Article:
Wednesday, March 23, 2011

Curse the Rabbits!

Even though I thought I had taken all the dead plants to be mulched I found a dead grevillea on the weekend. Don’t think that because I am a 'qualified' gardener that no plants die in my garden – they die allright!! And I make mistakes all the time. I try to learn from my mistakes but am not always successful. For instance I have planted three punnets of rainbow chard over the last month. Something was eating them and I couldn’t work out what it was. I sprinkled snail pellets – the damage continued. I set up an earwig trap – it remained empty (google sga earwig trap). I covered the seedlings with bird net – no improvement. Finally I sprayed them with Yates Success (caterpillar killer) and my fingers are crossed. I HAVE NEVER HAD PROBLEMS WITH CHARD BEFORE! What on earth was going on!?! Was it too wet, too dry? Maybe it’s a bit too early. I don’t usually plant any seedlings in Feb/March because it’s usually too hot. But with the mild weather and frequent rain I thought I’d be ok. But then last night I saw a rabbit - maybe he was the culprit! I've never had rabbits in the garden before. I feel a bit like Mr McGregor!

The BATH pulled out the big yellow hedge in the secret garden last weekend. It was Coprosma ‘Beaton’s Gold’ and originally planted as a divider between the yellow/blue area and the pastel area. But as the ‘bookends’ of the hedge had gone (the cyprus hedge at one end and the paulownia at the other); it looked a little odd. Not to mention the fact that the BATH hated trimming it because “you plant everything too close to it!” Its removal has opened up a large area for new plants – which are gradually accumulating in my little nursery area.

Now is a good time to fertilise your lawn. I know lawns have been a pain this year and have required cutting long after we normally stop (Christmas). But strengthening them with a dose of lawn food now will help them to cope with whatever Mother Nature throws at them over autumn and winter. I am aimed to get to that job last weekend: after everyone had been to inspect my vegetable garden for the Local Food Fair. But a migraine intervened. Also its important to always water fertiliser in – whether its lawns, fruit trees, pot plants, vegetables etc… so I may now wait for some rain. I am finding it a challenge to stay on top of the weeds. As soon as I finish one bed its like the Sydney Harbour Bridge and I have to go straight back to the beginning! Still it’s been good for the compost heap. I wish I had mulched in November – not to lock moisture in for once but to suppress weeds! Another job that never got done because it was always raining!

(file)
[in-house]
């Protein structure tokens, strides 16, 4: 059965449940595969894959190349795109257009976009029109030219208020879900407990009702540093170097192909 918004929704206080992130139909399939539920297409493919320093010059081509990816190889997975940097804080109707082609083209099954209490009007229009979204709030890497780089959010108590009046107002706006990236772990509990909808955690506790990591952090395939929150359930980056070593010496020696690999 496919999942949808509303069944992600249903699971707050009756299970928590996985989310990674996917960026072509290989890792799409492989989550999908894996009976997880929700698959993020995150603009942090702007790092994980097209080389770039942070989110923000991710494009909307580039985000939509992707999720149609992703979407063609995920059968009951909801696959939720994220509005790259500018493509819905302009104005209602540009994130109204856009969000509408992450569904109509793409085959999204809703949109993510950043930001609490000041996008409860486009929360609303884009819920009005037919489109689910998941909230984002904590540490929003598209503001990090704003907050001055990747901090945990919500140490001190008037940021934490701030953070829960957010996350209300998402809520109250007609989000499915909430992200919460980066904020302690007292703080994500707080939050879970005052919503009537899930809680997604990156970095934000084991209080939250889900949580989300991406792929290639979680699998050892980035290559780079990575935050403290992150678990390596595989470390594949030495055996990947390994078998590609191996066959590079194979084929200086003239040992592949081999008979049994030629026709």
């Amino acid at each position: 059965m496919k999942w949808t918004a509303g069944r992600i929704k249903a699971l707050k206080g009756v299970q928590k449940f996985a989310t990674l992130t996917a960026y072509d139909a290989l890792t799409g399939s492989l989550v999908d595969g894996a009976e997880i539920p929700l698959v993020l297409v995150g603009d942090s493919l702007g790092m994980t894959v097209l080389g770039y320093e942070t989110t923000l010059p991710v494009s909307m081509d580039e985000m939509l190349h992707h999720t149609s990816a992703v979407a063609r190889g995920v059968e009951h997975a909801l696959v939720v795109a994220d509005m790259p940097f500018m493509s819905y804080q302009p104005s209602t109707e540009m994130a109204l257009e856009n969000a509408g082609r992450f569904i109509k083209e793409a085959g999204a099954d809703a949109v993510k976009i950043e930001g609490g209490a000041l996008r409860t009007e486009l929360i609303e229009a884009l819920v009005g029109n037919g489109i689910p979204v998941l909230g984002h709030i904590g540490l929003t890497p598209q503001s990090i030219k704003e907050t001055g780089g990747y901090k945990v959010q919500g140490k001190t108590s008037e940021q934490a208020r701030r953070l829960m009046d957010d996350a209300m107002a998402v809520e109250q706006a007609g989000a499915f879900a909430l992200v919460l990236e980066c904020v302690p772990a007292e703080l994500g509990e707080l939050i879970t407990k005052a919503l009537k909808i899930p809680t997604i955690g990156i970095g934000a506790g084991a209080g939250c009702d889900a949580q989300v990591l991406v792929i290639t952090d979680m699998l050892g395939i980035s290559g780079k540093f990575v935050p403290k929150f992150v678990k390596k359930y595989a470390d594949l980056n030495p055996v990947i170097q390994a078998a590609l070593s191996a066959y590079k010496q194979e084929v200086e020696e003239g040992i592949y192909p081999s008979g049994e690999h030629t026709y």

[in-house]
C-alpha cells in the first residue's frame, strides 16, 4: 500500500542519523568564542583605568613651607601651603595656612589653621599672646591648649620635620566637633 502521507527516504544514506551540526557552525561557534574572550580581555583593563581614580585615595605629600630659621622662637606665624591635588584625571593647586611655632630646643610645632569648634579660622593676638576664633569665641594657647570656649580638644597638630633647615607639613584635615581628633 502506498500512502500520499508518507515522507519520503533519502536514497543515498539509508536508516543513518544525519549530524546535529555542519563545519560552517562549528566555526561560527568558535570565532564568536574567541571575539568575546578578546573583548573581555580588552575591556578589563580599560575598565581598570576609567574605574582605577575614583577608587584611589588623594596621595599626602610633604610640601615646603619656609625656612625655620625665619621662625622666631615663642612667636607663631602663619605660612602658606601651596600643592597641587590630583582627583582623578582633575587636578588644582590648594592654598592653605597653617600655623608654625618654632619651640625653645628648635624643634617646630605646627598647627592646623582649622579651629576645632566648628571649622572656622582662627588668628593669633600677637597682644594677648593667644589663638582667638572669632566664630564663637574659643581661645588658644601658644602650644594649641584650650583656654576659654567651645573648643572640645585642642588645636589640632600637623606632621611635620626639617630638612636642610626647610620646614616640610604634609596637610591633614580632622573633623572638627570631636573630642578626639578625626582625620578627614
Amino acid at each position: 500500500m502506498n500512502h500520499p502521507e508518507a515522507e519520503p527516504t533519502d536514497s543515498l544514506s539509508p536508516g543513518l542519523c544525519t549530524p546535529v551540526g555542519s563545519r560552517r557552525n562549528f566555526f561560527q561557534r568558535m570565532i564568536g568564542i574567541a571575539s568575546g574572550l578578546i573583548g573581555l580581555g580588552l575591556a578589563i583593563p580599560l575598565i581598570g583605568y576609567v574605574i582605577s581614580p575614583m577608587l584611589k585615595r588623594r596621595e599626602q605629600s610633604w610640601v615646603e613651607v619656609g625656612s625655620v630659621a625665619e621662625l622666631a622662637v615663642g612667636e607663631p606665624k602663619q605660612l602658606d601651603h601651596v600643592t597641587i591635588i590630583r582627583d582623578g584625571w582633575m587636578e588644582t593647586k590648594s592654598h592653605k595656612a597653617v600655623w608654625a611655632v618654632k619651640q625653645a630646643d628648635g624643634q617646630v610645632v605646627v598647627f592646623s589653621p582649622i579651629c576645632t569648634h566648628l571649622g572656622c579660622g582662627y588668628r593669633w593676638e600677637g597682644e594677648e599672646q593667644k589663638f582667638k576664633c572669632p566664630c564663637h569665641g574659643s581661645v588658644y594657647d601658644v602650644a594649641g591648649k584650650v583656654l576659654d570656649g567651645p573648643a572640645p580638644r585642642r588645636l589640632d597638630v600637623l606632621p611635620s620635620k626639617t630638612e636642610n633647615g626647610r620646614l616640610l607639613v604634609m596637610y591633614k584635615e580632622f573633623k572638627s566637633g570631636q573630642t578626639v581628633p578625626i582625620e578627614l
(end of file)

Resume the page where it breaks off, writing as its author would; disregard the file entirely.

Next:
Did you ‘Put a Plant on Your Desk’ as urged by the nursery and garden industry on March the 2nd? Apparently 5000 indoor plants were given away that day in Fed Square Melbourne to lots of happy office workers. It’s been fun watching the posts on Facebook from delighted people as they ‘dress up’ their indoor plant. Check them out at ‘Improve Your Plant/Life Balance’. My indoor plants continue to do well – thriving on neglect for 18 months now. Really they need so little attention and yet do so well. And they're absorbing all the VOCs in my house. Indoor plants are generally killed through kindness – too much water! There is this little thing on the end of your hand called a finger that is a great indicator of whether the soil is wet or dry. Use it before watering!!!

So for the next month I will be planting (hopefully), fertilising (probably), weeding (most definitely) and picking the last of the cucumbers, tomatoes, beans, lettuces and parsnips. And anxiously watching the asparagus peas begin to produce their maroon flowers and set fruit. What’s an asparagus pea I hear you say? Look it up!

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